“I Couldn’t Keep Staying in the Circus That’s Lagos” — Abroad Life

August 5, 2022

The Nigerian experience is physical, emotional and sometimes international. No one knows it better than our features on #TheAbroadLife, a series where we detail and explore Nigerian experiences while living abroad.


This week’s subject on Abroad Life is thankful he’s an American citizen so he could swiftly move to the US once Lagos began to stress him. In a year, he’s on the career path he projected for himself and even making music on the side. 

When did you decide to move abroad?

The actual decision was made in 2019, but because I’m American, I’ve just always thought about moving here to connect with that part of me. I’ve stayed most of my life in Nigeria. I went to school there until I got my master’s in 2018. I know the streets, I can speak Yoruba, pidgin, I’m a proper Lagos boy. And although I often came to the US on holidays when I was younger, it’s not the same as living here. 

How are you an American?

The greatest gift I ever received was my parents having me in the US in 1995, which granted me automatic citizenship.

God when? So why 2019?

I finished my master’s in architecture in 2018. Then, I finished NYSC in 2019 and hit the streets to hustle. Quickly, I found out one thing — Lagos is a circus. 

LMAO

From horrible bosses to the roughness of the city to no electricity to people refusing to pay me for my work because I was young, I experienced everything. 

When did you eventually leave?

2021.

What happened in between?

First of all, COVID. But it gave me an opportunity to pick up the music career I’d dropped for years. I used that period to make music and film about my experience in Lagos, how Lagos — and Nigeria — hinders the progress of young people.

Did you have to quit your music career when you moved?

Nope. The plan was to come here, get a job in my field — architecture or construction — grow my career and still make my music on the side. 

How’s that going?

Pretty great. I’ve got a job here as a construction manager — someone who receives a project on behalf of a client and makes sure all documents and processes are intact before the actual building begins. And the money is good; or at least, far better than what I would’ve made in Nigeria.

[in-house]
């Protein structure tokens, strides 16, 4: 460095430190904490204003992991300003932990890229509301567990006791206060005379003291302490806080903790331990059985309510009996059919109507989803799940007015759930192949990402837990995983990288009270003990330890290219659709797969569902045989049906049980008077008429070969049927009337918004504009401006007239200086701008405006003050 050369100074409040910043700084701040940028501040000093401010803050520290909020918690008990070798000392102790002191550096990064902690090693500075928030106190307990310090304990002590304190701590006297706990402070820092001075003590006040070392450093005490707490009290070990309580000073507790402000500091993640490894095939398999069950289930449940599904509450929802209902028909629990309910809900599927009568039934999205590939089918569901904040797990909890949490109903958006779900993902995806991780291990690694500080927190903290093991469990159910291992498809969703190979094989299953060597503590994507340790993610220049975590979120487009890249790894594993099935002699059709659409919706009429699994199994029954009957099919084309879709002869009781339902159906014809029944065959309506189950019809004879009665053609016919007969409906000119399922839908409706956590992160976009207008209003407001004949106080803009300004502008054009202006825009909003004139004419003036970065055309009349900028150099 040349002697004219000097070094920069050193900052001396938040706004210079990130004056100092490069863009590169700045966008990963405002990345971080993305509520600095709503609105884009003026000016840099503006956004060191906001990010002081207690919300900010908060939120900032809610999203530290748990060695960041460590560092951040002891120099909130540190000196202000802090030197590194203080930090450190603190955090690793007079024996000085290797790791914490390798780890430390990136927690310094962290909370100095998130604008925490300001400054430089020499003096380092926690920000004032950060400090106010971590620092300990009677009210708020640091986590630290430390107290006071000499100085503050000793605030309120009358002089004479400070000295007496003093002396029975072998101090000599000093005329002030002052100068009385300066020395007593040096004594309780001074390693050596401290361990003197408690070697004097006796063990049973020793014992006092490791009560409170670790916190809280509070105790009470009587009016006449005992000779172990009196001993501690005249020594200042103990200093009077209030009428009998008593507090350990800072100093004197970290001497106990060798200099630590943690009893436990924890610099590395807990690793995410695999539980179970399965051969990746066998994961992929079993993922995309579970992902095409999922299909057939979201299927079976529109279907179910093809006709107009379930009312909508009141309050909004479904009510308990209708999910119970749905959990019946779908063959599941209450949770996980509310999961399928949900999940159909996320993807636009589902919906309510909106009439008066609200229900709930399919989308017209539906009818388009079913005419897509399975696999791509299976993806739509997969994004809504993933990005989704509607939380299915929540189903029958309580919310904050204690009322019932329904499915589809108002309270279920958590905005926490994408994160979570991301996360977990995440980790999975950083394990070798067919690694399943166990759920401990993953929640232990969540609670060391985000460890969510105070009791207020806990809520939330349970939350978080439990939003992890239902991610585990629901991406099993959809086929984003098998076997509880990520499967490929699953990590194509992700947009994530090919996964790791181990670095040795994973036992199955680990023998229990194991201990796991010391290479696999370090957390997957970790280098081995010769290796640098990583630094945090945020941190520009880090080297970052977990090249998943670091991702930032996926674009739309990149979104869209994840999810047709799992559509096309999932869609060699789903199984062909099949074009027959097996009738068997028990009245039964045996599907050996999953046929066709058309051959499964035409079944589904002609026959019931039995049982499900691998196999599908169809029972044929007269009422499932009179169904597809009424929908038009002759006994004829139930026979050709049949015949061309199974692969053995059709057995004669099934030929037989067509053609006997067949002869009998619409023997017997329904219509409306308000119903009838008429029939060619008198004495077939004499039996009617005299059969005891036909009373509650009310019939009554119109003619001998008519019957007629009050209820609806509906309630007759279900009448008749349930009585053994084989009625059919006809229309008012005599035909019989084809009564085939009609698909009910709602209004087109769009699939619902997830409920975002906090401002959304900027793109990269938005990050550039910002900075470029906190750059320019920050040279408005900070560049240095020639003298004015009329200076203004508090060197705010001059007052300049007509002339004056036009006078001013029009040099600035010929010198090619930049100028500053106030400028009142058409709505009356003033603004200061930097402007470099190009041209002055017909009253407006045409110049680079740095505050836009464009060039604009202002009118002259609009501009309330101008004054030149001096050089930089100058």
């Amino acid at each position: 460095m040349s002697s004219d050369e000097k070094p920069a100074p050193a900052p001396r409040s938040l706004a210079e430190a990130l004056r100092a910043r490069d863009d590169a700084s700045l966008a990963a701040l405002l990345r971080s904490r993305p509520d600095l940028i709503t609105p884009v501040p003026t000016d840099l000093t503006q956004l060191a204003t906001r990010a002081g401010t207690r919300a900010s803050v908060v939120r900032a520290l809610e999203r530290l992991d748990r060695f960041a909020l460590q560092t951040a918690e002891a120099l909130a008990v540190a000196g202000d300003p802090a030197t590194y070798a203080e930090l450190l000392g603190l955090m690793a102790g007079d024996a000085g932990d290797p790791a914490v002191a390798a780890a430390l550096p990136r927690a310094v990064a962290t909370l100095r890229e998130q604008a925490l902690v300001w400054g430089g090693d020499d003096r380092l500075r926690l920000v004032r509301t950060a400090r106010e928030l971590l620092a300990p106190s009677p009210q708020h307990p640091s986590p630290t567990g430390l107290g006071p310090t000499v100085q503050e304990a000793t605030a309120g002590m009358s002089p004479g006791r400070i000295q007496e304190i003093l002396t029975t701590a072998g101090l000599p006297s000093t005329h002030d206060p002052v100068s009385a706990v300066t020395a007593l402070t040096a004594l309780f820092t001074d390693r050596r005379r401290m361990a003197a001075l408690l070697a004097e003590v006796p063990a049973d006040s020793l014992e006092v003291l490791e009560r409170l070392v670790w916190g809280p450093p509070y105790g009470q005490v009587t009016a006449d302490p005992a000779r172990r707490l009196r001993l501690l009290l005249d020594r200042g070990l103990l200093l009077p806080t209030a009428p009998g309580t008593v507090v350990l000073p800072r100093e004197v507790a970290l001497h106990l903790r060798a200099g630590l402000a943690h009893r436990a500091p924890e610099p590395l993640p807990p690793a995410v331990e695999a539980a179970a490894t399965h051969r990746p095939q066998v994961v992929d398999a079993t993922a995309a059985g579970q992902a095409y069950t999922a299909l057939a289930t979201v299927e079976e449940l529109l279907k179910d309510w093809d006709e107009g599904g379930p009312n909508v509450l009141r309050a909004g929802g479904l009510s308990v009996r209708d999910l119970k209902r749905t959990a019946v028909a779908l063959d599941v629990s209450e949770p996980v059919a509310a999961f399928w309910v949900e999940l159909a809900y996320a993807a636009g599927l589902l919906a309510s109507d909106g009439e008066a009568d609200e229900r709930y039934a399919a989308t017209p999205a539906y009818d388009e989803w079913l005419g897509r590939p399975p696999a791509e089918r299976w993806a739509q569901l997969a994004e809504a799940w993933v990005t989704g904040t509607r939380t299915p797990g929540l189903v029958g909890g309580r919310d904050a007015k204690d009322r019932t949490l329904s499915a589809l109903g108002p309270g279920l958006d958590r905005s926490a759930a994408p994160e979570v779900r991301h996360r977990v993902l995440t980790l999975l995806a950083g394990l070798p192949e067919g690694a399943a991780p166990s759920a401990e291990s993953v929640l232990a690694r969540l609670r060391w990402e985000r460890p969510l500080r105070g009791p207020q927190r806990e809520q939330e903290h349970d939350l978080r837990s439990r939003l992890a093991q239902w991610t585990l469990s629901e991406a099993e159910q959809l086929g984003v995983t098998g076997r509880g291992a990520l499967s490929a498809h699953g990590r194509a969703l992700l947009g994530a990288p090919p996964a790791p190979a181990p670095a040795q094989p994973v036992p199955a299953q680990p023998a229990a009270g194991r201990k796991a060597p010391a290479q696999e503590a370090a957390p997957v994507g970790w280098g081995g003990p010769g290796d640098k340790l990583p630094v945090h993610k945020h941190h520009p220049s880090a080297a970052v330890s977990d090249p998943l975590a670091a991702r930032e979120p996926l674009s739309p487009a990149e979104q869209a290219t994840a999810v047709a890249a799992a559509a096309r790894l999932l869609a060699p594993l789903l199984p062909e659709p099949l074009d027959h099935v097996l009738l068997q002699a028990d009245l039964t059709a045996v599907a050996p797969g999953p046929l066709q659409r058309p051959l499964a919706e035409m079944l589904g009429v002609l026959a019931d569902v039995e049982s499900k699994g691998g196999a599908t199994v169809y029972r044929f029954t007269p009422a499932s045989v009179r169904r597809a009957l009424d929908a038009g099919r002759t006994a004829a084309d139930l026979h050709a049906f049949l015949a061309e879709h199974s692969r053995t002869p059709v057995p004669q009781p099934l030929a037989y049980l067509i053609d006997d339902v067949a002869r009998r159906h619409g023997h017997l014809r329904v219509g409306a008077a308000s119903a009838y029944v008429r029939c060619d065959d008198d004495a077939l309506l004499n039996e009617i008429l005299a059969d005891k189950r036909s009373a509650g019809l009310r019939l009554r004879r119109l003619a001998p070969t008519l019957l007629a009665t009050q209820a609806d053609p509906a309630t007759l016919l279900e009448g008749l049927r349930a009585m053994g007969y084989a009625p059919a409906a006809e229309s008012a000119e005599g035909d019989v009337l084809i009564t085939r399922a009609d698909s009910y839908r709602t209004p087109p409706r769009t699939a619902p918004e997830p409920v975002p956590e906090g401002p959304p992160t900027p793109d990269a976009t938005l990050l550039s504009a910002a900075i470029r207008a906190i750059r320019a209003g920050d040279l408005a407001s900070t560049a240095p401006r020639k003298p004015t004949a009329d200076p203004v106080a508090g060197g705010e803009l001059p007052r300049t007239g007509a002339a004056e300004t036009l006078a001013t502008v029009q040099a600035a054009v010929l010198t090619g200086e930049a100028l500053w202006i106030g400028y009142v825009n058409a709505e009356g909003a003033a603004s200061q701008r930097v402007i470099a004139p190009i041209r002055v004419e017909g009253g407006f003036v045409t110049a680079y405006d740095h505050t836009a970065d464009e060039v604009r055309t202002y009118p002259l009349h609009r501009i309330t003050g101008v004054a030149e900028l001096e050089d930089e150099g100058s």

And the music? 

I’ve made progress. I’m even in the process of making an animated video for one of my songs as we speak. It was definitely the right choice to move.

Does it make sense to ask about your expectation vs reality?

Yes, because before I came in 2021, the last time I was here was when I was a teenager in 2009. When I showed the immigration officer my passport, she was shocked but happy to welcome me back home. There was definitely some culture shock. 

Like what?

Food. Greens, specifically. You know the entire “Beans Greens Potatoes Tomatoes” thing everyone shouts when it’s Thanksgiving. Yeah, those greens are just leaves and salt. They taste horrible and watery. 

LMAO

Another thing I noticed was things are more serious here. Even on the basic human interaction level. I like to call America the United States of Opportunity Costs, Litigation and Firearms. And I think these three things shape how people interact. Nobody wants to talk to you if you can’t make them money, people are scared of interactions because it’s easy to get sued, and so so many people have guns.

But I enjoy the great infrastructure like good roads and internet, and the many commercial activities like clubbing I can engage in. 

Do you see yourself staying for long?

I guess time will tell. It’s pretty confusing now because Maryland, where I stay, is cool, but it’s expensive. I don’t want to stay in one place all my life. I won’t say I see myself returning to Nigeria, but I want to be able to move around.


Want more Abroad Life? Check in every Friday at 9 A.M. (WAT) for a new episode. Until then, read every story of the series here.

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